For some reason that I really can’t fathom there seems to be a dearth of Bridge software for GNU/Linux and what little there are are closed source and for x86 only and these days i’m effectively an ARM only house. Wife uses an iPad, kid after his 8 year old HP blew up uses an HP Touchpad and I have 4 Raspberry Pi’s, an ARM based netbook & some ARM dev boards. I do have a borrowed laptop that has to go back soon but i’m not allowed to install anything on it as it’s locked down & I really don’t think I should hack it as that wouldn’t be nice & they might not lend it to me again if I did. So I can’t use any of the Bridge programs that will run on GNU/Linux even if I could afford them (seem to range from about $25 to $100+). The reason i’ve been looking for Bridge software that will run on Linux and have done several times over the years, in particular the Raspberry Pi is that although I learnt to play in my teens and for a while was quite good at duplicate bridge, i even earned a few master points a few times although never enough in a single year to get a real ranking, played at the Bridge Club at the retirement home down the street from where I grew up & the club at the local community college (my high school), I also bowled there too, i’ve always been a bit of an old fogie 🙂 is that although my wife plays Spades, Hearts & Whist a lot she just can’t get Bridge although I think that is deliberate as she doesn’t want to learn. My son has no interest in learning and I don’t even have 3 friends let alone 3 friends who can play Bridge. So while the footie was on TV last night I did some trawling on freecode & sourceforge to see if I could find anything and after getting my hopes up that Bridge Calculator http://bcalc.w8.pl/ had been open sourced, it hasn’t 🙁 not because it’s for playing bridge, just because it looks cool & pretty and might be fun for setting myself Bridge puzzles to keep my hand in, I found PyBridge http://sourceforge.net/projects/pybridge/ it seems to have been abandoned & the pybridge.org website is no longer but the stable version is available in the debian, ubuntu & raspbian repos and I suspect other distros as well & it has OSX & Windows versions. I installed the version from the repos. it’s split into two parts. pybridge (the client) & pybridge-server which are installed using
sudo apt-get install pybridge pybridge-server
and for once I actually RTFM’ed the man pages & started the server in my putty window & as i run all my raspberry pis headless fired up a vnc session & ran the client in vnc. and created a user on the server & logged in. and created a table. and that is where I got stuck 🙁 As PyBridge doesn’t have AI players and I don’t have any Bridge playing friends, not even on twitter by the looks of it I really couldn’t do much other than play against myself and about 50% of the time I knew what card i was going to play even if I tried to hide that fact from my other self 🙂 so after setting up a domain the Raspberry Pi that PyBridge is installed on, forwarding port 5040 to the Raspberry Pi on my router and restarting the server just in case anyone I know fancies a few rubbers of Bridge, we’ll need 3 if you do & i’m not sure if the Raspberry Pi will be able to copy with it when/if i do have a full table but it’s worth a shot. the server is at pybridge.burninghorse.com port 5040 if you fancy a go but be gentle with the Raspberry Pi as PyBridge is running on a 256meg model B.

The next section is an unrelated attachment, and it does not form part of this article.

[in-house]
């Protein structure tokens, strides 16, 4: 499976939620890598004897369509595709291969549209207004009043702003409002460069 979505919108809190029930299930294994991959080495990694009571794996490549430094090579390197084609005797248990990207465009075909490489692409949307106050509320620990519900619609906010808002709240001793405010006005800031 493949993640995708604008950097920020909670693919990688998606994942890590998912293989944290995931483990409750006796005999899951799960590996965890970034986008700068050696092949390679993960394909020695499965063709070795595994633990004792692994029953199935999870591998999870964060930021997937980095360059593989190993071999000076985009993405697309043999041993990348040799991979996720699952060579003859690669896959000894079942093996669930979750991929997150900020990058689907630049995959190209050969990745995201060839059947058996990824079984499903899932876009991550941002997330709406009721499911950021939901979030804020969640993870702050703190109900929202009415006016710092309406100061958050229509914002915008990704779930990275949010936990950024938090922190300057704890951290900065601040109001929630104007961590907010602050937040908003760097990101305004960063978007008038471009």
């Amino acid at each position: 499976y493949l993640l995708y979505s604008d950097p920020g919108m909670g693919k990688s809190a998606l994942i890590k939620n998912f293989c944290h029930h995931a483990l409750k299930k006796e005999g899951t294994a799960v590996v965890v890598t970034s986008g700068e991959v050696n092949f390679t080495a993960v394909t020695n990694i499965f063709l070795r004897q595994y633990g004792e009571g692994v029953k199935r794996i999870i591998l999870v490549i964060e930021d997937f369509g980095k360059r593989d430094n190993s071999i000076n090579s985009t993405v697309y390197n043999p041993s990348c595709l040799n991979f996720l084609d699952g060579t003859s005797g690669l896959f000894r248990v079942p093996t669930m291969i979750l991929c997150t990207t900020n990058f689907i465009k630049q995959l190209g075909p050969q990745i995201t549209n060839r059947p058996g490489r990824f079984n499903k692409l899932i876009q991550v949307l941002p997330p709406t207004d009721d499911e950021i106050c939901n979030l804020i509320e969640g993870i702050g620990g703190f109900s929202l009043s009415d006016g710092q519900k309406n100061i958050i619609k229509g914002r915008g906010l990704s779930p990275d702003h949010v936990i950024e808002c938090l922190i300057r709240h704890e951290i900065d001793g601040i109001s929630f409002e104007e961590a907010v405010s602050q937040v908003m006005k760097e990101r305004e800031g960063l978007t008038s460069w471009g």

As I still needed a Bridge program that had computer players and found Gnubridge http://gnubridge.org/index.php Gnubridge is written in java so you’ll need java installed, which I believe now is installed by default in recent Raspbian releases. gnubridge is run with the command
java -jar gnubridge-0.1.19.jar
and it opens directly into the game waiting for you to bid with your cards and all bids displayed. After making your bid the bidding continues as normal until a contract is reached and play commences. When it’s your turn to play a card you can either drag it to the table or double click the card you wish to play (double clicking is easier and less error prone than dragging) and once the game is complete it displays the score and you can start another game. The AI isn’t great and won’t cause advanced players any problems and i’ve not been able to quite workout what bidding system your partner AI uses, it seems to be a combination of ACOL & Precision with semi-weak no trumps. Unfortunately neither of these two programs support things like PBN (Portable Bridge Notation) but they are the best i’ve found so far that will run on the Raspberry Pi & don’t cost if not an arm and a leg at least a finger & thumb.